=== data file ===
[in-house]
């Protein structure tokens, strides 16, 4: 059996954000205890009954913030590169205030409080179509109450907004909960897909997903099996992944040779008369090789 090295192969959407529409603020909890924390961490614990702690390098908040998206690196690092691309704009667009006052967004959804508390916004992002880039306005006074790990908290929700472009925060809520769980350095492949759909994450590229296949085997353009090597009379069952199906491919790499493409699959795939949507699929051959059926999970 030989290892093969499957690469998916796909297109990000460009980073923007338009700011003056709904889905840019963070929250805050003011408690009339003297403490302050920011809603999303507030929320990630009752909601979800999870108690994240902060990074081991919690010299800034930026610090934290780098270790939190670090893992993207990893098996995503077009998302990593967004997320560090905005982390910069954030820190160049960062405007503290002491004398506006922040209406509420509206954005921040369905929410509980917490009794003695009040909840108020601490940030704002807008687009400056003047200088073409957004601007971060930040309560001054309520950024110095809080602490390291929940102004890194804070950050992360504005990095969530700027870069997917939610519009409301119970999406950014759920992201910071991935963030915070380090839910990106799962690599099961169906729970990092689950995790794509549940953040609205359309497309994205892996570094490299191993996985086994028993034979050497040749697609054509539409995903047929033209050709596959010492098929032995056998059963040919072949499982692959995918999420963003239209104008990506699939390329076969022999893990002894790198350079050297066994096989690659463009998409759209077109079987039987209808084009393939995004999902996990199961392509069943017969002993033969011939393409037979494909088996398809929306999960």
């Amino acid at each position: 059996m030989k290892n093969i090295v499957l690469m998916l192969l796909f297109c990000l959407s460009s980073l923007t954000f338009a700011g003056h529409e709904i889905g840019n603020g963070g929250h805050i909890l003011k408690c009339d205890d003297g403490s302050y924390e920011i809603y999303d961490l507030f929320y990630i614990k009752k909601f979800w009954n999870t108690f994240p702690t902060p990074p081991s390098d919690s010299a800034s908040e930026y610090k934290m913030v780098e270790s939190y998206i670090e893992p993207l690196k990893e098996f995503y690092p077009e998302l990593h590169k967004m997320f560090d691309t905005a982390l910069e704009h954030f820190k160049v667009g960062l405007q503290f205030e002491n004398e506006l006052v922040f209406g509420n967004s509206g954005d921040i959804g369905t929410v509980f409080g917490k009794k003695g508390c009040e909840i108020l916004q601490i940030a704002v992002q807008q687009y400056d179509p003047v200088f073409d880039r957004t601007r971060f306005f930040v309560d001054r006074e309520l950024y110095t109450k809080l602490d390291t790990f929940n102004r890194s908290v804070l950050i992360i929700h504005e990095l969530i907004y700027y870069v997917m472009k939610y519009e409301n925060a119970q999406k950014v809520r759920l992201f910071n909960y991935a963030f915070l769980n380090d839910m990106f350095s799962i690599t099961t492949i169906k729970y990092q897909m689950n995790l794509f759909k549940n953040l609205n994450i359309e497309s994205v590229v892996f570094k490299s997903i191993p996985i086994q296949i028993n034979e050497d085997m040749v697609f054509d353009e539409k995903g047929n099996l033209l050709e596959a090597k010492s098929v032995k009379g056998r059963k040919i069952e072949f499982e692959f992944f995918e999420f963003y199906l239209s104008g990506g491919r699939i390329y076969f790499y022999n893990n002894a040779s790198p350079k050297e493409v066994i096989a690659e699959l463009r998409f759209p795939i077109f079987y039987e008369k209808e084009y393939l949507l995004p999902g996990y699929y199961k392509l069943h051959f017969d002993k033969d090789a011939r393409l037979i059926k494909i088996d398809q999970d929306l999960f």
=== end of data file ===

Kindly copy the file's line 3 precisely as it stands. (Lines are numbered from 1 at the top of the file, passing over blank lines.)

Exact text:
């Amino acid at each position: 059996m030989k290892n093969i090295v499957l690469m998916l192969l796909f297109c990000l959407s460009s980073l923007t954000f338009a700011g003056h529409e709904i889905g840019n603020g963070g929250h805050i909890l003011k408690c009339d205890d003297g403490s302050y924390e920011i809603y999303d961490l507030f929320y990630i614990k009752k909601f979800w009954n999870t108690f994240p702690t902060p990074p081991s390098d919690s010299a800034s908040e930026y610090k934290m913030v780098e270790s939190y998206i670090e893992p993207l690196k990893e098996f995503y690092p077009e998302l990593h590169k967004m997320f560090d691309t905005a982390l910069e704009h954030f820190k160049v667009g960062l405007q503290f205030e002491n004398e506006l006052v922040f209406g509420n967004s509206g954005d921040i959804g369905t929410v509980f409080g917490k009794k003695g508390c009040e909840i108020l916004q601490i940030a704002v992002q807008q687009y400056d179509p003047v200088f073409d880039r957004t601007r971060f306005f930040v309560d001054r006074e309520l950024y110095t109450k809080l602490d390291t790990f929940n102004r890194s908290v804070l950050i992360i929700h504005e990095l969530i907004y700027y870069v997917m472009k939610y519009e409301n925060a119970q999406k950014v809520r759920l992201f910071n909960y991935a963030f915070l769980n380090d839910m990106f350095s799962i690599t099961t492949i169906k729970y990092q897909m689950n995790l794509f759909k549940n953040l609205n994450i359309e497309s994205v590229v892996f570094k490299s997903i191993p996985i086994q296949i028993n034979e050497d085997m040749v697609f054509d353009e539409k995903g047929n099996l033209l050709e596959a090597k010492s098929v032995k009379g056998r059963k040919i069952e072949f499982e692959f992944f995918e999420f963003y199906l239209s104008g990506g491919r699939i390329y076969f790499y022999n893990n002894a040779s790198p350079k050297e493409v066994i096989a690659e699959l463009r998409f759209p795939i077109f079987y039987e008369k209808e084009y393939l949507l995004p999902g996990y699929y199961k392509l069943h051959f017969d002993k033969d090789a011939r393409l037979i059926k494909i088996d398809q999970d929306l999960f």